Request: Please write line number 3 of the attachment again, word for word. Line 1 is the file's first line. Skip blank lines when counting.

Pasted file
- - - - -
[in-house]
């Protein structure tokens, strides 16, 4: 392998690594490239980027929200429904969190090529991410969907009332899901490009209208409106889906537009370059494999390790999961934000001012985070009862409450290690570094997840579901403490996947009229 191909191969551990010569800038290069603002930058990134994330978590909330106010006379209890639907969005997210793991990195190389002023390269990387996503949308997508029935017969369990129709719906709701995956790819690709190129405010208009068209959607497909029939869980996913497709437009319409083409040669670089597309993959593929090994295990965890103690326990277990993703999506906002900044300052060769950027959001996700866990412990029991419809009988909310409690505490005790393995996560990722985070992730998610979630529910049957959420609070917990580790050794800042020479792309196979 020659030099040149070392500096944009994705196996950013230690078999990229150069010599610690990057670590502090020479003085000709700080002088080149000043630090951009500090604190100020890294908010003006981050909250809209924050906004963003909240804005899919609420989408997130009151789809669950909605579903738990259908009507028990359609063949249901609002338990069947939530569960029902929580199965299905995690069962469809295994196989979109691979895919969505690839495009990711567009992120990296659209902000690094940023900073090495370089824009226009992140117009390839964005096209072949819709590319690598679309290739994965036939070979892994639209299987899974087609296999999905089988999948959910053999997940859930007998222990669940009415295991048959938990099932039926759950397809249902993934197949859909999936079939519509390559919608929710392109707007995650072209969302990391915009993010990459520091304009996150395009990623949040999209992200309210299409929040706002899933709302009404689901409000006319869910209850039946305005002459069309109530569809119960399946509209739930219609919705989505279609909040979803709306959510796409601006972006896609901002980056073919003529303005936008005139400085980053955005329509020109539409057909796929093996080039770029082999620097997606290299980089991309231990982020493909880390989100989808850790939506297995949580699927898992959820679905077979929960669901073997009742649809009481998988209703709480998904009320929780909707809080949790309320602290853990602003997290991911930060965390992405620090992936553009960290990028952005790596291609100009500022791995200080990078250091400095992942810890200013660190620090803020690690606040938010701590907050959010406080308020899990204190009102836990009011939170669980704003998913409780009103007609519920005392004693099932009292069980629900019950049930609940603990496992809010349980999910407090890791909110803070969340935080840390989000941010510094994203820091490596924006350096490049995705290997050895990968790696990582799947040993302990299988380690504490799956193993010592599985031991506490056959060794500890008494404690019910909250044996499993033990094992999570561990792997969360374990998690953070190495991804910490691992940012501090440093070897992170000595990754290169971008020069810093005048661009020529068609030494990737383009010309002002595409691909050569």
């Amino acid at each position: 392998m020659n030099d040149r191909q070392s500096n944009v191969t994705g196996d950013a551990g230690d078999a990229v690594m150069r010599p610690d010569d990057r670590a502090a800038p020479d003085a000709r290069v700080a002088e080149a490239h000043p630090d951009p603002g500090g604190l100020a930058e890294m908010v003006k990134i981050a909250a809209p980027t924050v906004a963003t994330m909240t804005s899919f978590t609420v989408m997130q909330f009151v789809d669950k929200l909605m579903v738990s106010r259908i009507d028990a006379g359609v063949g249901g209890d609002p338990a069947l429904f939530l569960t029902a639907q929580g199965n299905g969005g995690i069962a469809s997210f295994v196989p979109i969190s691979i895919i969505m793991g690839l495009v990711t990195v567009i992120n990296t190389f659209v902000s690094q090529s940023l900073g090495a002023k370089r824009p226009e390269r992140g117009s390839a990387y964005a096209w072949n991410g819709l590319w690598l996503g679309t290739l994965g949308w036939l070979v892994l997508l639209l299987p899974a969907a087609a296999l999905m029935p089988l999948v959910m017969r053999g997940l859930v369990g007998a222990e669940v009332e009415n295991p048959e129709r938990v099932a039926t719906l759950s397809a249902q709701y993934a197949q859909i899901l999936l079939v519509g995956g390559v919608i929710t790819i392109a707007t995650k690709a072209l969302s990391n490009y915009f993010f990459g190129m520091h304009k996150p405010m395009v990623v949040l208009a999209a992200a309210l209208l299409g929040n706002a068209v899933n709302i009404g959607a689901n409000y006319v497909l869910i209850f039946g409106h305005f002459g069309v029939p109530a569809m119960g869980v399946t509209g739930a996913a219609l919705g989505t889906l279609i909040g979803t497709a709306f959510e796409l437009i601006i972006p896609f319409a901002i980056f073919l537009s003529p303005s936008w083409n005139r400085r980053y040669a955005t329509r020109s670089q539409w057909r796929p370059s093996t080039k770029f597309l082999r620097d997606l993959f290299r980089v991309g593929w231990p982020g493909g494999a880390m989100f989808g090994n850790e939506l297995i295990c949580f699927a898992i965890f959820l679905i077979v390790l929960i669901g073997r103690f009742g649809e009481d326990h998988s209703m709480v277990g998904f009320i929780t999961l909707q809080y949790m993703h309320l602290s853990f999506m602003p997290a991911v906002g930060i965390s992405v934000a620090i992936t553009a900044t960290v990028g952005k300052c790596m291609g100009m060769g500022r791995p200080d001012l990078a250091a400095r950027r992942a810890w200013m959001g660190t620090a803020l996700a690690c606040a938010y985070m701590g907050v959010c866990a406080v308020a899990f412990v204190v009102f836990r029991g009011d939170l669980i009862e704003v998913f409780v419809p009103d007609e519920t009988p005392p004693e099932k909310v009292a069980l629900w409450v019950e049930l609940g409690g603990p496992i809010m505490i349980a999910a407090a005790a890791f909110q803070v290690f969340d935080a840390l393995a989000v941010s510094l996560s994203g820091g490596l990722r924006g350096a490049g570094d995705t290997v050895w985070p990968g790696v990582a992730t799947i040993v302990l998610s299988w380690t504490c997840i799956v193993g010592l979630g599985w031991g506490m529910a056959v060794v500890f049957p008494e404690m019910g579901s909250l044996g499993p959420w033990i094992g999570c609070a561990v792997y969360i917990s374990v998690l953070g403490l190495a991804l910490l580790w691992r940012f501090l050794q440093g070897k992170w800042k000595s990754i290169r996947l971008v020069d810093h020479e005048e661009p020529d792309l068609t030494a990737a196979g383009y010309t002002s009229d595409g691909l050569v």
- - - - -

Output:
């Amino acid at each position: 392998m020659n030099d040149r191909q070392s500096n944009v191969t994705g196996d950013a551990g230690d078999a990229v690594m150069r010599p610690d010569d990057r670590a502090a800038p020479d003085a000709r290069v700080a002088e080149a490239h000043p630090d951009p603002g500090g604190l100020a930058e890294m908010v003006k990134i981050a909250a809209p980027t924050v906004a963003t994330m909240t804005s899919f978590t609420v989408m997130q909330f009151v789809d669950k929200l909605m579903v738990s106010r259908i009507d028990a006379g359609v063949g249901g209890d609002p338990a069947l429904f939530l569960t029902a639907q929580g199965n299905g969005g995690i069962a469809s997210f295994v196989p979109i969190s691979i895919i969505m793991g690839l495009v990711t990195v567009i992120n990296t190389f659209v902000s690094q090529s940023l900073g090495a002023k370089r824009p226009e390269r992140g117009s390839a990387y964005a096209w072949n991410g819709l590319w690598l996503g679309t290739l994965g949308w036939l070979v892994l997508l639209l299987p899974a969907a087609a296999l999905m029935p089988l999948v959910m017969r053999g997940l859930v369990g007998a222990e669940v009332e009415n295991p048959e129709r938990v099932a039926t719906l759950s397809a249902q709701y993934a197949q859909i899901l999936l079939v519509g995956g390559v919608i929710t790819i392109a707007t995650k690709a072209l969302s990391n490009y915009f993010f990459g190129m520091h304009k996150p405010m395009v990623v949040l208009a999209a992200a309210l209208l299409g929040n706002a068209v899933n709302i009404g959607a689901n409000y006319v497909l869910i209850f039946g409106h305005f002459g069309v029939p109530a569809m119960g869980v399946t509209g739930a996913a219609l919705g989505t889906l279609i909040g979803t497709a709306f959510e796409l437009i601006i972006p896609f319409a901002i980056f073919l537009s003529p303005s936008w083409n005139r400085r980053y040669a955005t329509r020109s670089q539409w057909r796929p370059s093996t080039k770029f597309l082999r620097d997606l993959f290299r980089v991309g593929w231990p982020g493909g494999a880390m989100f989808g090994n850790e939506l297995i295990c949580f699927a898992i965890f959820l679905i077979v390790l929960i669901g073997r103690f009742g649809e009481d326990h998988s209703m709480v277990g998904f009320i929780t999961l909707q809080y949790m993703h309320l602290s853990f999506m602003p997290a991911v906002g930060i965390s992405v934000a620090i992936t553009a900044t960290v990028g952005k300052c790596m291609g100009m060769g500022r791995p200080d001012l990078a250091a400095r950027r992942a810890w200013m959001g660190t620090a803020l996700a690690c606040a938010y985070m701590g907050v959010c866990a406080v308020a899990f412990v204190v009102f836990r029991g009011d939170l669980i009862e704003v998913f409780v419809p009103d007609e519920t009988p005392p004693e099932k909310v009292a069980l629900w409450v019950e049930l609940g409690g603990p496992i809010m505490i349980a999910a407090a005790a890791f909110q803070v290690f969340d935080a840390l393995a989000v941010s510094l996560s994203g820091g490596l990722r924006g350096a490049g570094d995705t290997v050895w985070p990968g790696v990582a992730t799947i040993v302990l998610s299988w380690t504490c997840i799956v193993g010592l979630g599985w031991g506490m529910a056959v060794v500890f049957p008494e404690m019910g579901s909250l044996g499993p959420w033990i094992g999570c609070a561990v792997y969360i917990s374990v998690l953070g403490l190495a991804l910490l580790w691992r940012f501090l050794q440093g070897k992170w800042k000595s990754i290169r996947l971008v020069d810093h020479e005048e661009p020529d792309l068609t030494a990737a196979g383009y010309t002002s009229d595409g691909l050569v």